"An essay on the beginning of the Reformation, concentrating on Luther's reaction to the sale of indulgences and his developing the doctrine of
(This is mainly a Seventh Day Adventist site, and most of the site seems to be a forum)

short outline presents key points and supportive links

Catholic Encyclopedia

On Halloween of 1517, Luther changed the course of human history when he nailed his 95 Theses to the church door at Wittenberg, accusing the Roman Catholic church of heresy upon heresy. Many people cite this act as the primary starting point of the Protestant Reformation… though to be sure, John Wycliffe, John Hus, Thomas Linacre, John Colet, and others had already put the life’s work and even their lives on the line for same cause of truth, constructing the foundation of Reform upon which Luther now built. Luther's action was in great part a response to the selling of indulgences by Johann Tetzel, a Dominican priest. Luther's charges also directly challenged the position of the clergy in regard to individual salvation. Before long, Luther’s 95 Theses of Contention had been copied and published all over Europe.

Luther lived incognito at the Wartburg; he called himself Junker Jörg (Knight George) and "grew his hair and a beard."

In addition, I found resources on other Protestant Movements in the Theopedia entries.


The Council of Trent played an important part in determining the outcome of the Counter-Reformation. Along with the part played by the Jesuits and certain individuals, the Council of Trent was a central feature of the Counter-Reformation. But whether Trent represented a positive move by the Catholic Church remains contentious.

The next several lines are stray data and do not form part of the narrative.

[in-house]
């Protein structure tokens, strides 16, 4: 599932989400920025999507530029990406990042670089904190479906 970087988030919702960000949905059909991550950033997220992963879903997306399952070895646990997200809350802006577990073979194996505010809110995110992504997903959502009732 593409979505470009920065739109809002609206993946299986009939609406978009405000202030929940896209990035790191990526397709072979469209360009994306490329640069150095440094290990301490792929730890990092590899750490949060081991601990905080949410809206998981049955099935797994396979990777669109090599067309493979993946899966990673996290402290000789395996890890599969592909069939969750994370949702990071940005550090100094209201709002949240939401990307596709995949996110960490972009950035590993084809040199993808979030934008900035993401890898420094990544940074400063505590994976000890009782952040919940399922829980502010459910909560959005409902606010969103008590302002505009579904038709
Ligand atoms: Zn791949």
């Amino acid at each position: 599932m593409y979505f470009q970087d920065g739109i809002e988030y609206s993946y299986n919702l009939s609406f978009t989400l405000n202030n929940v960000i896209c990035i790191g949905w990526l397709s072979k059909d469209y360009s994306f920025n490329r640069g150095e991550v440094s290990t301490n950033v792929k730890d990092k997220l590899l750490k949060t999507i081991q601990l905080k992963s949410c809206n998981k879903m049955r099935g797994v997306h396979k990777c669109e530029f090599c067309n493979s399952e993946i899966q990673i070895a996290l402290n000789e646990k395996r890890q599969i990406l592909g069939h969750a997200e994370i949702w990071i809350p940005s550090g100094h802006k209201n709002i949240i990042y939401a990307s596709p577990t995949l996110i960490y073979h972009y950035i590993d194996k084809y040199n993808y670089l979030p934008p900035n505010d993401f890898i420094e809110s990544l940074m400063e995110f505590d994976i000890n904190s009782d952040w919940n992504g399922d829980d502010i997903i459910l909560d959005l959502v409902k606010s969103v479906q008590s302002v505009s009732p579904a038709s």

newadvent.org (Catholic Encyclopedia)
The nineteenth ecumenical council opened at Trent on 13 December, 1545, and closed there on 4 December, 1563. Its main object was the definitive determination of the doctrines of the Church in answer to the heresies of the Protestants; a further object was the execution of a thorough reform of the inner life of the Church by removing the numerous abuses that had developed in it.

The books of those heresiarchs, who after the aforesaid year originated or revived heresies, as well as of those who are or have been the heads or leaders of heretics, as Luther, Zwingli, Calvin, Balthasar Friedberg, Schwenkfeld, and others like these, whatever may be their name, title or nature of their heresy, are absolutely forbidden.

"Most of the speakers seemed only too happy to treat Roman Catholics and Greek Orthodox as “brothers and sisters in the faith,” as easily as a Baptist might refer to a Presbyterian. Now, I trust that some RC and GOs are Christians, but such unqualified, unnuanced passing remarks effectively dismiss the Reformation and jeopardize souls. Don’t you realize the effect your passing comments have on sheep?"

There are many in our day who say that the Roman Catholic person is a brother with one who professes salvation through faith alone. Rome, in its own documents, denies this, using the word “anathema” toward those who disagree with certain doctrinal issues.